“For it is crucial to the history of the American intellectuals in the past few decades–as well as to the relationship between “wealth” and “intellect”–that whenever they become absorbed into the accredited institutions of society they not only lose their traditional rebelliousness but to one extent or another they cease to function as intellectuals.
The institutional world needs intellectuals because they are intellectuals, but it does not want them as intellectuals. It beckons to them because of what they are but it will not allow them, at least within its sphere of articulation, either to remain or entirely cease being what they are. It needs them for their knowledge, their talent, their inclinations and passions; it insists that they retain a measure of these endowments, which it means to employ for its own ends, and without which the intellectuals would be of no use to it whatever. A simplified but useful equation suggests itself: the relation of the institutional world to the intellects is as the relation of middlebrow culture to serious culture; the one battens the other, absorbs and raids it with increasing frequency and skill, subsidizes and encourages it enough to make further raids possible–at times the parasite will support its victim.
Surely this relationship must be one reason for the high incidence of neurosis that is supposed to prevail among intellectuals. A total estrangement from the sources of power and prestige, even a blind unreasoning rejection of every aspect of our culture, would be far healthier if only because it would permit a free discharge of aggression.”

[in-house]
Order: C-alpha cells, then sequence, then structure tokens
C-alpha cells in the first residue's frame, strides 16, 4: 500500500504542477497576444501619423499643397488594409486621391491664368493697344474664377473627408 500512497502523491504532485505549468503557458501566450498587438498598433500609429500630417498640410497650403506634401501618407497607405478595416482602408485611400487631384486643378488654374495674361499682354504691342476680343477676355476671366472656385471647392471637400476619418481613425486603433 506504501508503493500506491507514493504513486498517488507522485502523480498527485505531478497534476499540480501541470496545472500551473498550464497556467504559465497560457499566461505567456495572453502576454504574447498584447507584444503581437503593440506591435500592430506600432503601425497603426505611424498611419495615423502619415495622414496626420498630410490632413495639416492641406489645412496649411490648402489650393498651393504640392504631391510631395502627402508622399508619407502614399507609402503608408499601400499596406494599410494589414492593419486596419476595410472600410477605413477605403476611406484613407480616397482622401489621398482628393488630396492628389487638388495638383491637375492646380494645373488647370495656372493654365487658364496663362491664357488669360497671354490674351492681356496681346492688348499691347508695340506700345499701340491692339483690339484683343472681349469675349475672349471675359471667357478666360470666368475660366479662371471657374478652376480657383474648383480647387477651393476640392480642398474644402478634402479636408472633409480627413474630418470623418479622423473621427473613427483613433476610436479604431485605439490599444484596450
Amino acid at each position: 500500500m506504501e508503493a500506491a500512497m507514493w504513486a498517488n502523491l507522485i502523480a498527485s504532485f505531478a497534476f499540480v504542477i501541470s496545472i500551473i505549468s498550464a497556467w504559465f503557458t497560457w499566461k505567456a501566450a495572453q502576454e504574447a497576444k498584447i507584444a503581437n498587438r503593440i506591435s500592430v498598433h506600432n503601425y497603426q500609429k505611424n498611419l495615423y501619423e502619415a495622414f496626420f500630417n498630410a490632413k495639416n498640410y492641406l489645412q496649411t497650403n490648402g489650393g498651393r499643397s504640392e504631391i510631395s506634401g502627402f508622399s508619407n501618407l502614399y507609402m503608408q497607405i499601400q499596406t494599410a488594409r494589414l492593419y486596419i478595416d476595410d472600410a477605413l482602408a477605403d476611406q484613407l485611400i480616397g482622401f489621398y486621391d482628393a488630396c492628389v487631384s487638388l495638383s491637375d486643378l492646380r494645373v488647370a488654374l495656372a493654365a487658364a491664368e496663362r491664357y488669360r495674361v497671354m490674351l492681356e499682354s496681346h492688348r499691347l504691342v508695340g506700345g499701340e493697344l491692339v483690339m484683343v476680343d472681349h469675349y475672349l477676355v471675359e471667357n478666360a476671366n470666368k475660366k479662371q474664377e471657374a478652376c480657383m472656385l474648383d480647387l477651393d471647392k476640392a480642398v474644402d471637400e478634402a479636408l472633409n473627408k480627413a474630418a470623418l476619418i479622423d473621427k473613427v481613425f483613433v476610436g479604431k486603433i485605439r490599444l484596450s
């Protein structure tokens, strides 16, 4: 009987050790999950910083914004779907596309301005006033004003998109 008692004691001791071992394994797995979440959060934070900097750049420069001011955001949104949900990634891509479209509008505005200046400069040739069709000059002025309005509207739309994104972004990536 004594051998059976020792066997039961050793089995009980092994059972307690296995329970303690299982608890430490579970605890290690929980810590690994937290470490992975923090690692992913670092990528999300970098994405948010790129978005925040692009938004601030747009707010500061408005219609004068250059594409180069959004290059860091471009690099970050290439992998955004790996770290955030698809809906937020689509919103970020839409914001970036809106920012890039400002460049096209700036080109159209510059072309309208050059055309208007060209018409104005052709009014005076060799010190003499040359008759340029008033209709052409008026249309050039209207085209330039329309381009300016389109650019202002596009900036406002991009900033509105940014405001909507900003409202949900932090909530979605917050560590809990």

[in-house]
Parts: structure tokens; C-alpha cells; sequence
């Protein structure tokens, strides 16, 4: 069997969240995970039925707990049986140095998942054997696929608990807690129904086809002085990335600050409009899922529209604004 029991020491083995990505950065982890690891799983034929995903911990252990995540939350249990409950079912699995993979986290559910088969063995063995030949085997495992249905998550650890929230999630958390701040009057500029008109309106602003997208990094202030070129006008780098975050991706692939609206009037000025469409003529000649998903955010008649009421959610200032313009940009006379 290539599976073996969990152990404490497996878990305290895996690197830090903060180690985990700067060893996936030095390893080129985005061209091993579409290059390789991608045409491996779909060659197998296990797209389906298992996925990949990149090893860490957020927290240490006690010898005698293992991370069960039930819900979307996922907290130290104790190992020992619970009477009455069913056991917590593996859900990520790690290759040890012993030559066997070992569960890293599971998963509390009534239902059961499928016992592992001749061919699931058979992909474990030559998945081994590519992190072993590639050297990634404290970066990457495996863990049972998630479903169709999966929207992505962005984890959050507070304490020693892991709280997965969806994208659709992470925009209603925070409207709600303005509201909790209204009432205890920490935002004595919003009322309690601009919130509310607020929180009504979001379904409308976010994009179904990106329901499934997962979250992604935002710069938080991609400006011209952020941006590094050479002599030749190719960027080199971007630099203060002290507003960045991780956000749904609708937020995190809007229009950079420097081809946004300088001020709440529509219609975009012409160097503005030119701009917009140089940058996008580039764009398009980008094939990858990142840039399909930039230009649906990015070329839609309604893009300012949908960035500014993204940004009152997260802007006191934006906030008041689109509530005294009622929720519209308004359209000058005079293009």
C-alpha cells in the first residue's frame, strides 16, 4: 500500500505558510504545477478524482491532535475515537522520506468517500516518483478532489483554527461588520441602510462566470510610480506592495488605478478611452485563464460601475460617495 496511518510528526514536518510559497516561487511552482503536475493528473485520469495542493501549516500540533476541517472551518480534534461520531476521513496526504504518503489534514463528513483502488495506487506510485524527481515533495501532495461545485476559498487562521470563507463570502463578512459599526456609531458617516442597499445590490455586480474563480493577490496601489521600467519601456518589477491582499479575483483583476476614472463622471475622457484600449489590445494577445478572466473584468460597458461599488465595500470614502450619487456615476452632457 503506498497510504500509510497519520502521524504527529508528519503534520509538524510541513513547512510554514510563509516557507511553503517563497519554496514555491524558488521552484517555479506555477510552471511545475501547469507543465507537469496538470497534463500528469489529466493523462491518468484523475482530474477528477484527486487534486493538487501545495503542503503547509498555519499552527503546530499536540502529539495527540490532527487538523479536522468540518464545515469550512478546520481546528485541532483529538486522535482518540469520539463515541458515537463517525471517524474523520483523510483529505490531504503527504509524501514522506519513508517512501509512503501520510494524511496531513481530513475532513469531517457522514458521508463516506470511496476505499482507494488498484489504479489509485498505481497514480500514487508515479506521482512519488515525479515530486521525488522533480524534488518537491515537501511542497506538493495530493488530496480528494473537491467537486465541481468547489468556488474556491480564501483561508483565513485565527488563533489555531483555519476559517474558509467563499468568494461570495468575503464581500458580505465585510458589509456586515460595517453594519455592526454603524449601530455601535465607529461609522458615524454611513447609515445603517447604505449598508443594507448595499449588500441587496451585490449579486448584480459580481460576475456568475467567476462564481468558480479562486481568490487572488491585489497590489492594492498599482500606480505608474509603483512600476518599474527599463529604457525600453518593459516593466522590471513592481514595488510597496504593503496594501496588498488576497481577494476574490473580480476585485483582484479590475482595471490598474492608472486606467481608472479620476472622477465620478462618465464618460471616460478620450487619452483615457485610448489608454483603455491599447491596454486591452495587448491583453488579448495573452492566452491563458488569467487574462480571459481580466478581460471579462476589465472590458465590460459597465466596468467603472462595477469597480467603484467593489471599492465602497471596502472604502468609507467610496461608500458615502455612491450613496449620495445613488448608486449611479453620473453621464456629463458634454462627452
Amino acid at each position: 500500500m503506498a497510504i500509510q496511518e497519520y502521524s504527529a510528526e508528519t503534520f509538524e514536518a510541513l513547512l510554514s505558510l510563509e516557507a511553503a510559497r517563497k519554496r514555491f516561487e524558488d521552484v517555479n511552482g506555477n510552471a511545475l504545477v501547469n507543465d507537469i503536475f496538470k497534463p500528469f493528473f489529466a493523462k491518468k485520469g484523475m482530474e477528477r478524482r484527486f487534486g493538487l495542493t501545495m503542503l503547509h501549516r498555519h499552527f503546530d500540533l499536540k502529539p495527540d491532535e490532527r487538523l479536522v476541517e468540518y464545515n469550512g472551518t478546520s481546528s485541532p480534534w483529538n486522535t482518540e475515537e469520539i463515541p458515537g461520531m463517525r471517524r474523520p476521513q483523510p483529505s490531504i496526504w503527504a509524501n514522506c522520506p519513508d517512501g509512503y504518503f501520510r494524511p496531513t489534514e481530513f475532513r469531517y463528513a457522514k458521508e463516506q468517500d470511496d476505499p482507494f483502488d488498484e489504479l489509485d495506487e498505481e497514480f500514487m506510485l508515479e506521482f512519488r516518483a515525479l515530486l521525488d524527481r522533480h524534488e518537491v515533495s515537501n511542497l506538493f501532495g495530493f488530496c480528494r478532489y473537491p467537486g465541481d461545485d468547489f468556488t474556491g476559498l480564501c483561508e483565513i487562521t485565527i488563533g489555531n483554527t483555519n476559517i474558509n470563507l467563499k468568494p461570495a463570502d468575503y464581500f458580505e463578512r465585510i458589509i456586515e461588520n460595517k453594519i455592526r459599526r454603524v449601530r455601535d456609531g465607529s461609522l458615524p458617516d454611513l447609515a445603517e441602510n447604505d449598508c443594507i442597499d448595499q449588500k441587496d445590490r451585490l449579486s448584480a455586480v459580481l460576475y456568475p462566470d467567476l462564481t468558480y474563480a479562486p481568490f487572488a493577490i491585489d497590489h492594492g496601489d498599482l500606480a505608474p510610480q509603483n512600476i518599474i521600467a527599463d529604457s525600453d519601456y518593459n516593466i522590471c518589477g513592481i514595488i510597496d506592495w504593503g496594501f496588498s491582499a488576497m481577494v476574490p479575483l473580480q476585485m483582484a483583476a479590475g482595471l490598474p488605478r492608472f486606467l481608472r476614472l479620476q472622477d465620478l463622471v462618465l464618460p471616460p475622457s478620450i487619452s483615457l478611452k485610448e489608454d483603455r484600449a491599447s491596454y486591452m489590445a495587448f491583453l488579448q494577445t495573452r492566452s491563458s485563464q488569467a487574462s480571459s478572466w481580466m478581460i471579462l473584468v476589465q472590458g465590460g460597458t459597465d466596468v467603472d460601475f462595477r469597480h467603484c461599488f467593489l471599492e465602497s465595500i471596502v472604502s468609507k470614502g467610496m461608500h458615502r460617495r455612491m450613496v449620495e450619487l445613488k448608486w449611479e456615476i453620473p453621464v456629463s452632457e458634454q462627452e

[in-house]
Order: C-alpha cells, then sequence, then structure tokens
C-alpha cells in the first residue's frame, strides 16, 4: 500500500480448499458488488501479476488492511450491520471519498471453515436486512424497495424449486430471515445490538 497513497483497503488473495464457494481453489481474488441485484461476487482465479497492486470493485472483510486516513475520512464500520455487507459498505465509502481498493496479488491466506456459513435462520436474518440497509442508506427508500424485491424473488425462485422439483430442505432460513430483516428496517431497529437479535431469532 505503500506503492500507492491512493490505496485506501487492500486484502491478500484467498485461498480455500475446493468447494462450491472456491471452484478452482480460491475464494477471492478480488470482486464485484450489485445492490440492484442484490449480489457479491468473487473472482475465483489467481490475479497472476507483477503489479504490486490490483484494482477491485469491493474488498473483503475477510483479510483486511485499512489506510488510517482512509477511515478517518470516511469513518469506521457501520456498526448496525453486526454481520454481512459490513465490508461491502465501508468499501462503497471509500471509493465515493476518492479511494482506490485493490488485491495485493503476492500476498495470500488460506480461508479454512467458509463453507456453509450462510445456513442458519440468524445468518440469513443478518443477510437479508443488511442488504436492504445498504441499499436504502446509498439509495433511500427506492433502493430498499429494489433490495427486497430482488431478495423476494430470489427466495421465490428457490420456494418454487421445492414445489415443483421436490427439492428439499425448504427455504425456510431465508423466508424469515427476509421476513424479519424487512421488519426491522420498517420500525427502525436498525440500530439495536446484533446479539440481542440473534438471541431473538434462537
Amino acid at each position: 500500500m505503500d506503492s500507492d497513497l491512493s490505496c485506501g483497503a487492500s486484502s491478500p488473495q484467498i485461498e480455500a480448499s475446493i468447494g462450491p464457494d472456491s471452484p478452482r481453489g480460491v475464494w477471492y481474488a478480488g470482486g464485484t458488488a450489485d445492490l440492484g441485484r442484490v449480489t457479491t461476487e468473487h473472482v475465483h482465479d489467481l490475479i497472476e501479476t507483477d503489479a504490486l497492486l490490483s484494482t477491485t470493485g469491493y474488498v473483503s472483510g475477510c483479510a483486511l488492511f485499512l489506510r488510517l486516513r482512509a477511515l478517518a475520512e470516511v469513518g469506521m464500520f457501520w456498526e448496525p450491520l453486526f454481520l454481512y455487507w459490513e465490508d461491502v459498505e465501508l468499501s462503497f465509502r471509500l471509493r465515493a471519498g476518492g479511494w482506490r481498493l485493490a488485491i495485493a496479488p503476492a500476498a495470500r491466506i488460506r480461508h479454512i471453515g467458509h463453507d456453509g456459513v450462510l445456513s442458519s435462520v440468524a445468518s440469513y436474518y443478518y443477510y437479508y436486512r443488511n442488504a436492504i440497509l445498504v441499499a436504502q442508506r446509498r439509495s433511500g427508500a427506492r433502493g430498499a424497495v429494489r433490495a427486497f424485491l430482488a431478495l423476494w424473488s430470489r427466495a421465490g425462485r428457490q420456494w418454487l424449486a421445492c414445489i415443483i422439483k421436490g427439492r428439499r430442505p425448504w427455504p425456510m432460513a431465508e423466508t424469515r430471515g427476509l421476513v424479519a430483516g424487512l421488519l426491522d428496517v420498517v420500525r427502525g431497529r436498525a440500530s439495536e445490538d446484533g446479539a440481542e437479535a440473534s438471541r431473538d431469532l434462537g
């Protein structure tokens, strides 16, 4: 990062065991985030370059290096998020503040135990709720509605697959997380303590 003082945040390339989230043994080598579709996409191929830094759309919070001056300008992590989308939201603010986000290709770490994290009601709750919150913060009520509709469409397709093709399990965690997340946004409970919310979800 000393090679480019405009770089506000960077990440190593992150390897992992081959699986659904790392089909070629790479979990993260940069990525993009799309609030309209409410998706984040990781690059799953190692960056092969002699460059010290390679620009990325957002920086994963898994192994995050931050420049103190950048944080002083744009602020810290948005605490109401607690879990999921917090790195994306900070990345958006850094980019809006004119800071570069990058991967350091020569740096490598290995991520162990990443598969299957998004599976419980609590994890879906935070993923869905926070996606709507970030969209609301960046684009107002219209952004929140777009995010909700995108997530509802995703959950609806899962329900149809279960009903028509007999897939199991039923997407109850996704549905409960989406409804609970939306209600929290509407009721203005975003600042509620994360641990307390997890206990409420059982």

The liberal class prefers comfort to confrontation. It will not challenge the decaying structures of the corporate state. It is intolerant within its ranks of those who do. It clings pathetically to the carcass of the Obama presidency. It has been exposed as a dead force in American politics.
We must find our way back to the old radicals, to the discredited Marxists, socialists and anarchists, including Dwight Macdonald and Dorothy Day.
Language is our first step toward salvation. We cannot fight what we cannot describe.
Our ruling class of technocrats, as John Ralston Saul points out, is effectively illiterate. “One of the reasons that he is unable to recognize the necessary relationship between power and morality is that moral traditions are the product of civilization and he has little knowledge of his own civilization,” Saul writes of the technocrat. Saul calls these technocrats “hedonists of power,” and warns that their “obsession with structures and their inability or unwillingness to link these to the public good make this power an abstract force–a force that works, more often than not, at cross-purposes to the real needs of a painfully real world.”